Witley, April 4, 1917

Wednesday  Last night a double raid coal yard & cookhouse both successful Yesterday U.S. declared themselves at war with Germany We took our walk as usual for the eggs etc this pm Am in the Pink

2017 04 03 headline US war.JPG(1)

There were many who exulted in Woodrow Wilson’s declaration, glad that the resources and men of the USA would now — or within a matter of months, surely — be thrown into the conflict on the side of the Allies. In fictional Avonlea, the housekeeper Susan, who had long ago lost patience with the President’s writing of letters, felt hope for the first time in a long time: “Things are coming our way at last. We have got the Germans on the run,” she boasted. “The United States has declared war at last, as I always believed they would, in spite of Woodrow’s gift for letter writing, and you will see they will go into it with a vim since I understand that is their habit, when they do start.”(2)

In Witley Camp, immediate needs came first — and Percy and his pals took matters into their own hands. They were not the only ones: Archie Wills recorded that his hutmates had once acquired nearly half a ton of coal “by methods known only to soldiers.” They hoped to be comfortable for a while, assuming no officer “drops in and makes too stringent enquiries.” (3)

Even the  Battery history records such expedients:

“The hut stoves were of an antique design, greedy of coal and chary of heat, and as the coal issue was never large various underhand methods of keeping up the supply were resorted to, and also, we regret to say, in obtaining ‘buckshee’ bread from the cook-house.” (4)

“Buckshee” refers to quantities over those allotte, a bit of  Army slang related to “baksheesh,” a gratuity or tip. A citation for the term in the Oxford English Dictionary names “buckshee”  one of the most popular slang terms of the war — along with “scrounge.”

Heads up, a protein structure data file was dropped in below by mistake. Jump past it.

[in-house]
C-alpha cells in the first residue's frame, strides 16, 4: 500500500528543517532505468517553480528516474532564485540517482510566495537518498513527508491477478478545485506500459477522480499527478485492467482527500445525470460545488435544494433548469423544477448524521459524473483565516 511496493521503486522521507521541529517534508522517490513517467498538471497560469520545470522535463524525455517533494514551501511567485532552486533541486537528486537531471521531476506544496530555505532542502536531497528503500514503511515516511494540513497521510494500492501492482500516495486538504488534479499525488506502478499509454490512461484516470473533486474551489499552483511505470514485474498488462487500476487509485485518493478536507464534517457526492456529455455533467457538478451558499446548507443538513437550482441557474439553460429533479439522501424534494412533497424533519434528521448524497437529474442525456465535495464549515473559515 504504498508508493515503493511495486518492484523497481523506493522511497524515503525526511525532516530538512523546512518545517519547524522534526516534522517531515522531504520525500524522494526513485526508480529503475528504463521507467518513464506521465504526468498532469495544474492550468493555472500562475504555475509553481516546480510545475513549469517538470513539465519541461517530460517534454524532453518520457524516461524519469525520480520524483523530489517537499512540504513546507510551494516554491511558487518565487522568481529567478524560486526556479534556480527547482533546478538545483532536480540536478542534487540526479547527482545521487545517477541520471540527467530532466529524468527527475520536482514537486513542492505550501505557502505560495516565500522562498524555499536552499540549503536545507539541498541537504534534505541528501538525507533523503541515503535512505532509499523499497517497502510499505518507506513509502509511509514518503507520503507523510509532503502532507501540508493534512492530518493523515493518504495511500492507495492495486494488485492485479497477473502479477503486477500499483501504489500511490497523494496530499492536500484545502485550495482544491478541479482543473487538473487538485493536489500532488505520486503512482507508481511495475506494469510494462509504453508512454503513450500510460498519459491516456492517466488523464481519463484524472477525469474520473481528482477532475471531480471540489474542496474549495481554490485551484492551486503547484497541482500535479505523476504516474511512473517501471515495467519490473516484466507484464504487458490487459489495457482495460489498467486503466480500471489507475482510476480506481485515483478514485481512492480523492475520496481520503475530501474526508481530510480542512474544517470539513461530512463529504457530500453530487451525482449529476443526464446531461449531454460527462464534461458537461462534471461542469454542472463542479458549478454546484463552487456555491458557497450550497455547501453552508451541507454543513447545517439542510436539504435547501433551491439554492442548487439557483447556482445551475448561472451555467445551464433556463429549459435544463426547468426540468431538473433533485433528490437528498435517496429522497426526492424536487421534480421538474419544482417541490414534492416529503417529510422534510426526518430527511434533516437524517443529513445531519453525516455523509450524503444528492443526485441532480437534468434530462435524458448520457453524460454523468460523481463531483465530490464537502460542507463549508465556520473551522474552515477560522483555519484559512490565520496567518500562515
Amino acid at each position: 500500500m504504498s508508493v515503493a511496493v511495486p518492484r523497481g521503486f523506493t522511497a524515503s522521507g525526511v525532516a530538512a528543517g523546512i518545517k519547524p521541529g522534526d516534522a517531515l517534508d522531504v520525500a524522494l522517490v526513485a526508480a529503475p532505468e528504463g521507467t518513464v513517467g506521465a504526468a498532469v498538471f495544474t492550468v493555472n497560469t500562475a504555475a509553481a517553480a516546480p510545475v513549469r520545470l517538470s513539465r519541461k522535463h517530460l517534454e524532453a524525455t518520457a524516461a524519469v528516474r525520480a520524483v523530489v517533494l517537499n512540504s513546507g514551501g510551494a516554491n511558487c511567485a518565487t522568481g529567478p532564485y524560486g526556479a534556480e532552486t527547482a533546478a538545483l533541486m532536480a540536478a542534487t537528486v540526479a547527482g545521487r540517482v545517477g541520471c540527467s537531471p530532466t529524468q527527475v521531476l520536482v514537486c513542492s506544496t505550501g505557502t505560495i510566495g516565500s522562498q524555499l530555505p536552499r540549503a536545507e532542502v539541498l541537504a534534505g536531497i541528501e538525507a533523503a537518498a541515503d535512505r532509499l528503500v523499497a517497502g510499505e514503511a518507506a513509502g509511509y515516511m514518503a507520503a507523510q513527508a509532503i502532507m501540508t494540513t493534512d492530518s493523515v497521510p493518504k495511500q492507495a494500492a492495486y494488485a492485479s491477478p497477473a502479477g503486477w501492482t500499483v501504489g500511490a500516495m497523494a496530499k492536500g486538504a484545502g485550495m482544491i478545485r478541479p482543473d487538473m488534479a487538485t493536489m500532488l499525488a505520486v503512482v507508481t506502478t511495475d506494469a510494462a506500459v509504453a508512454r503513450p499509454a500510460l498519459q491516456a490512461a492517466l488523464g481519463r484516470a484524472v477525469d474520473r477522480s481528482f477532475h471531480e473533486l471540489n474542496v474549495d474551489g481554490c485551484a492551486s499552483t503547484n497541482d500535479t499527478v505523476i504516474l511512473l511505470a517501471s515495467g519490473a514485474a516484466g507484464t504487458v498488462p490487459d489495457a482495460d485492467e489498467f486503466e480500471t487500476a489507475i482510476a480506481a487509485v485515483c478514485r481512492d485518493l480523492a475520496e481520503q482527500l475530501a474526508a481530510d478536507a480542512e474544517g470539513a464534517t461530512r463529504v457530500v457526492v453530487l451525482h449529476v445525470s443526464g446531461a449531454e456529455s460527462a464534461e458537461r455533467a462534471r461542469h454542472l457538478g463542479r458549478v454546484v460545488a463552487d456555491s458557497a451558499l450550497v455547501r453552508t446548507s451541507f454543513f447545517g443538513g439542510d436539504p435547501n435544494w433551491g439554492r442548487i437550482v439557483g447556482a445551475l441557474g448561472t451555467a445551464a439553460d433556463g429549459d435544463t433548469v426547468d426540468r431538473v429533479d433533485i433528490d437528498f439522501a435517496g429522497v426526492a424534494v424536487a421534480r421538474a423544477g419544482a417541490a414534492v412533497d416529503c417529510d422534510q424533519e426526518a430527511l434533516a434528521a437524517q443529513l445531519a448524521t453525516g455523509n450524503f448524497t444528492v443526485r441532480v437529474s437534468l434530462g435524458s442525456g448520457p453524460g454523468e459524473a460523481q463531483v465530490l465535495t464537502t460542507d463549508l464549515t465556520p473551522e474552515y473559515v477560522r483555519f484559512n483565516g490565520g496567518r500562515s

Not all the soldiers’ expedients were underhand: Archie’s mates formed a slingshot club to go after “pheasants, rabbits and other game with a hope of increasing our supply of eats. We are also setting traps.” (5) How successful they were is not recorded.

Where Percy went to fetch eggs is unclear, but it sounds like a legitimate exercise, unlike the night’s escapade.

(1) The Globe (1844-1936). April 3, 1917. 1. Archive available from ProQuest Historical Newspapers.
(2) Montgomery, L.M.Rilla of Ingleside. 1920. Chapter 25.
(3) Wills, Archie. Diary. 3:111. December 19, 1917. Archie Wills Fonds, University of Victoria Archives. Copyright 2007, University of Victoria.
(4) MacArthur, D.C. The History of the Fifty-Fifth Battery, CFA. 1919.10.
(5)Wills, Archie. Diary. 4:9. February 27, 1917

Copyright 2017. See “More about this project.”



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